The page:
So Stereo, Aux and call this Drum Submix. So those are all going to my Drum Submix now, so I have one master control here for my drums and I'll solo safe that so I can solo any of these elements. And I don't have to come over here and solo that. Now at this point it is probably a good idea to just go ahead and group for my drum tracks. I am going to select those and track-group those drums.
I have got one control, and for the most part, I will turn that off for now. I just want to keep those grouped in case I have a need to grab that. Now with my kicks, I have got a sub-kick mic that's going to give me my low end and I have got kind of a beater mic if we listen here. (music playing) And so what I am going to do is I am actually going to sub-mix those into their own track and do this as Mono, Kicks.
So now I have one fader that controls those. (music playing) Cool, let's go ahead and solo safe that. We'll go ahead and start working on the drums. Now I added that kick so that kick subgroup, so I am going to add that to my drum group. I am going to work on a drum sound, so I'll go ahead and just solo these guys up here. I have all those, solo those up, and start working on a basic drum sound here, starting with the kicks and the snares.
And usually at this point I am going to decide, hey, do I want to do any sample replacing or sample augmenting? Do I feel that any of my drums need a little bit of extra help? And I think definitely at this point the snare I am probably going to want to augment with a sample trigger, and maybe the kick, we'll see how we get here. I am going start with this kick drum and work from there. (music playing) Add a little EQ, filter out some of the ultra-low lows, get rid of a lot of this bulk in the middle, get a little brightness there.
There is a lot of bleed on this kick so what I might try to do here is add some gates, try to get rid of some of that bleed. (music playing) That sounds good. I'll just copy that over and check this one. (music playing) And the sub-mic is not picking as much bleed, (music playing) so it doesn't need it as aggressive as a gate sound there. Cool.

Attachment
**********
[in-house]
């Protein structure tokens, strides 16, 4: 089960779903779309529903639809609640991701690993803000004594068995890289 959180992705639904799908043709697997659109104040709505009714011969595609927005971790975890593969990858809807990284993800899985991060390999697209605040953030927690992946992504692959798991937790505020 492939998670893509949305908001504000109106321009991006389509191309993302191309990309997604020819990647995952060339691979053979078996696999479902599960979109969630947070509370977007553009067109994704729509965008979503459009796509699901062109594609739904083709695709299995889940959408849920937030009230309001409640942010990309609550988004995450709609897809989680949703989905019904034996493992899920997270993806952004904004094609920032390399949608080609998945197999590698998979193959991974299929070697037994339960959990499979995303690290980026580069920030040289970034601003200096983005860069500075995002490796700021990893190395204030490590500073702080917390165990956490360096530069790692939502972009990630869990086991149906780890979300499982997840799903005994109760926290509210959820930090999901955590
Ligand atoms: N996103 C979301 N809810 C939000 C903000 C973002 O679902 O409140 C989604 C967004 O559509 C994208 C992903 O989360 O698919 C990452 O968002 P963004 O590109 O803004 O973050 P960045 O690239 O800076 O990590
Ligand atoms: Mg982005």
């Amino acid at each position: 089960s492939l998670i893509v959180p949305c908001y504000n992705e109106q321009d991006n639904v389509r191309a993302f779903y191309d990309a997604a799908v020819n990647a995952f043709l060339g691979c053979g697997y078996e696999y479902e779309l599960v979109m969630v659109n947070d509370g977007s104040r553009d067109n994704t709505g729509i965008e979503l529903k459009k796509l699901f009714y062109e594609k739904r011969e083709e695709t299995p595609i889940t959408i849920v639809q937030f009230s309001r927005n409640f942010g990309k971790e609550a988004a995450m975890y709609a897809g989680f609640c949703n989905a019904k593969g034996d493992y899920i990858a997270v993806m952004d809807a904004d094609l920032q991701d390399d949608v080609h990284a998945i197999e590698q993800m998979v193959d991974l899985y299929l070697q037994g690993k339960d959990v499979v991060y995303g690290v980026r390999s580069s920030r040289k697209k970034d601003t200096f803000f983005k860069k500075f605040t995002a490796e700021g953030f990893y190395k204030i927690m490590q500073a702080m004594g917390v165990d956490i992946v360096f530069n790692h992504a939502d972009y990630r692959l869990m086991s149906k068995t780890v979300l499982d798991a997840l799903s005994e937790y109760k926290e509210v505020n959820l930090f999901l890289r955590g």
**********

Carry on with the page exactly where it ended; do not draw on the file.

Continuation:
And that gate is just going to clean things up for me when I want to go ahead and start compressing these kicks. Now at this point what I can do--I am going to add a little bit of Pultec to those kicks, because I like the low end there on the Pultec. I'm just going to set the bandwidth here, not as a sharp of a Q and give a little bit of boost and maybe a little bit of top-end spike here. (music playing) Yeah, I like that.
Then I might EQ these a bit separately, get a little bit more top end on that high kick, blow out a little bit of that mud. (music playing) Cool, that sounds good. Let's go ahead and add the snares in now. (music playing) There is quite a bit of bleed going on in the snares and I want to check and make sure that snare top and bottom have been phase-aligned.
So what I can do is--sometimes engineers do this at the recording stage. They'll flip the phase on the bottom snare mic, sometimes they won't, so I need to do that. So I am just going to go ahead and zoom in here and see, you know what, they're bit out of phase. I can see that this one is pushing, while that one is pulling. That's pretty typical of a snare top and bottom mic. So what I am going to do is just using an EQ here, most EQs are going to have a phase flip that I can grab real quick there.